The Kentucky Department of Agriculture (KDA) reports four horses in the western part of the state were euthanized after testing positive for equine infectious anemia (EIA).
A private veterinarian found a horse positive for EIA in Marshall County. An additional three cases were discovered through additional testing, according to KDA. The pleasure riding horses did not show clinical signs of the disease and were in good body condition. The four horses varied in age from 6 to 21-years and were euthanized. There is no cure or vaccine to prevent EIA.
A Coggins test is utilized to determine the presence of EIA.
KDA says the older horses were purchased through livestock markets with a negative Coggins test. Since they did not regularly participate in events that would require routine Coggins testing, KDA says they represent the “untested population.”
Seven additional horses on the farm tested negative, but remain quarantined. They will continue to be tested over the next 60-days.
EIA is a viral disease of the equine family (horses, donkeys, mules) that is transmitted by biting insects, primarily horse flies and deer flies. It can also be transmitted through infected needles being shared between horses.
Officials are unable to definitively determine the route of transmission in this group of horses. They say they have not ruled out inadvertent veterinary transmission since the seven horses were commingled with the infected horses in a confined location for 10 months with no current evidence of transmission.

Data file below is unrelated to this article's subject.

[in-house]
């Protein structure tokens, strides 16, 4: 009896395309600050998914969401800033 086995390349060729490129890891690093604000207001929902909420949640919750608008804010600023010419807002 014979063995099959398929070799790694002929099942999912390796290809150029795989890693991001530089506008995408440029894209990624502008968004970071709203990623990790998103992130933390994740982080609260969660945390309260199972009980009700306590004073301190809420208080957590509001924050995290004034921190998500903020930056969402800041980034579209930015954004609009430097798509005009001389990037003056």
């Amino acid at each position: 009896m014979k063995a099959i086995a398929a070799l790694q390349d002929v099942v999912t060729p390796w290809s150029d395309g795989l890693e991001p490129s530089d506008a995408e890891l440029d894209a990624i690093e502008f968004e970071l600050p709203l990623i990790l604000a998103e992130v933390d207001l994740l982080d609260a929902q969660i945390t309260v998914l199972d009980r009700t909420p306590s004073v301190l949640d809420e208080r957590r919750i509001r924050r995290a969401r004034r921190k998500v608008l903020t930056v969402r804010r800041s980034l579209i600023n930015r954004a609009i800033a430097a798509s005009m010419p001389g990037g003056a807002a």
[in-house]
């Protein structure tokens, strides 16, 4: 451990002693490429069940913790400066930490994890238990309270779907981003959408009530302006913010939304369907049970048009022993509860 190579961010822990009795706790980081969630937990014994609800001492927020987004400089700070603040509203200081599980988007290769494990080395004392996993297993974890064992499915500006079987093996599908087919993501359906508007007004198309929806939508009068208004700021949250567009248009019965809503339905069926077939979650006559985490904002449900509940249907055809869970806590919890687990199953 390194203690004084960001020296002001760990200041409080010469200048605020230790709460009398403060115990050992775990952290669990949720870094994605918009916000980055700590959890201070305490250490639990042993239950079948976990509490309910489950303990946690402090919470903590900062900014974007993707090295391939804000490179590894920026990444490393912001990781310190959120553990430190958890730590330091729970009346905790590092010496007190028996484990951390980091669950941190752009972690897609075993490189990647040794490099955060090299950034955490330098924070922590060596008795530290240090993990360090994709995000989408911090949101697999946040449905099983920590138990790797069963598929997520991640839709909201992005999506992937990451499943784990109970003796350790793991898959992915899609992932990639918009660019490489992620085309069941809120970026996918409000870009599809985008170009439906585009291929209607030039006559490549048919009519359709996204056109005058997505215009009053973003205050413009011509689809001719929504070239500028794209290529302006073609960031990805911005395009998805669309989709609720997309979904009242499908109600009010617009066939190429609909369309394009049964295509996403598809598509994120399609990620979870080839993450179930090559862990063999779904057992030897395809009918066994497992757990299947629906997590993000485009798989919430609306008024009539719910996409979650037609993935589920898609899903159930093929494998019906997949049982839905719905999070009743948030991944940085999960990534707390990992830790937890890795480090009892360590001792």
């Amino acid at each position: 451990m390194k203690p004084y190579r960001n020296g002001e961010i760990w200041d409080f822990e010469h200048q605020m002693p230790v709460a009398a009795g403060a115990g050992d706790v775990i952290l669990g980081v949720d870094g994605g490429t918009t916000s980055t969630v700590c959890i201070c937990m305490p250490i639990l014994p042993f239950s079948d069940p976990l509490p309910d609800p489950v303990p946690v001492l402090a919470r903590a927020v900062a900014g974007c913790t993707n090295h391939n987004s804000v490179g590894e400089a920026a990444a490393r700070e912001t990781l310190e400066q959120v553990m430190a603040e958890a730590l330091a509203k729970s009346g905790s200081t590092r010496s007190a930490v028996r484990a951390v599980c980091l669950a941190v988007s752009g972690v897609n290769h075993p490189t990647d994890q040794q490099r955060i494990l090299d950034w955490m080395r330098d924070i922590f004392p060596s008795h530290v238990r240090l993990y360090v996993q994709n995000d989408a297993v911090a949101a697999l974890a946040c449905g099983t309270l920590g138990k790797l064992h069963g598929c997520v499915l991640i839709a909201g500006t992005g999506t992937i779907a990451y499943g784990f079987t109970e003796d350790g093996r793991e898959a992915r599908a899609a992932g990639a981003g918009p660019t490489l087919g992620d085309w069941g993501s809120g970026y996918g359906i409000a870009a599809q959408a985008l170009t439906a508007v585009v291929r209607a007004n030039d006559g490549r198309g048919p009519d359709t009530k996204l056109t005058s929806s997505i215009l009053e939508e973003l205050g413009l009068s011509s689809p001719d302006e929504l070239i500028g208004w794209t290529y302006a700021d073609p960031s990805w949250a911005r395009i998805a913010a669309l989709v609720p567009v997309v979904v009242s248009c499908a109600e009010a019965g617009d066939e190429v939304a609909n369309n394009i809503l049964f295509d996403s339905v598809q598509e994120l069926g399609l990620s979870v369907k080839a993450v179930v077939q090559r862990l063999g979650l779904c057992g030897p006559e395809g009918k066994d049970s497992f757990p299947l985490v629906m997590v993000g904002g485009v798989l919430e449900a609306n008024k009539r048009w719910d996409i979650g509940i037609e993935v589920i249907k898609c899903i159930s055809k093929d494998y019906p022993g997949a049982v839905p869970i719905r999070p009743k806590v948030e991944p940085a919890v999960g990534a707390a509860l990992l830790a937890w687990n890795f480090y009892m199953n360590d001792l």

Affected horses can carry the disease without symptoms for years or they may become acutely or chronically infected. Signs of the disease include fever, depression, anemia, and dependent edema, sometimes progressing to loss of condition, lethargy, and anorexia.
There are no treatment options for infected horses so the United States Department of Agriculture requires euthanasia or strict lifelong quarantine for horses testing positive for EIA. Studies show that a 200 yard separation between an isolated positive EIA horse and other horses prevents transmission of the disease.
To help prevent the disease, veterinarians say to practice insect control, good sanitation, and test new horses brought on your property with a Coggins test. The use of only new and clean needles and syringes on each horse is also important to keeping the disease away.
Officials recommend that horse owners have their vet pull blood for a Coggins test yearly. In some states it is the law to have a negative Coggins test yearly, even if your horse never leaves your property.
These are the first Kentucky horses found positive for EIA since 2007.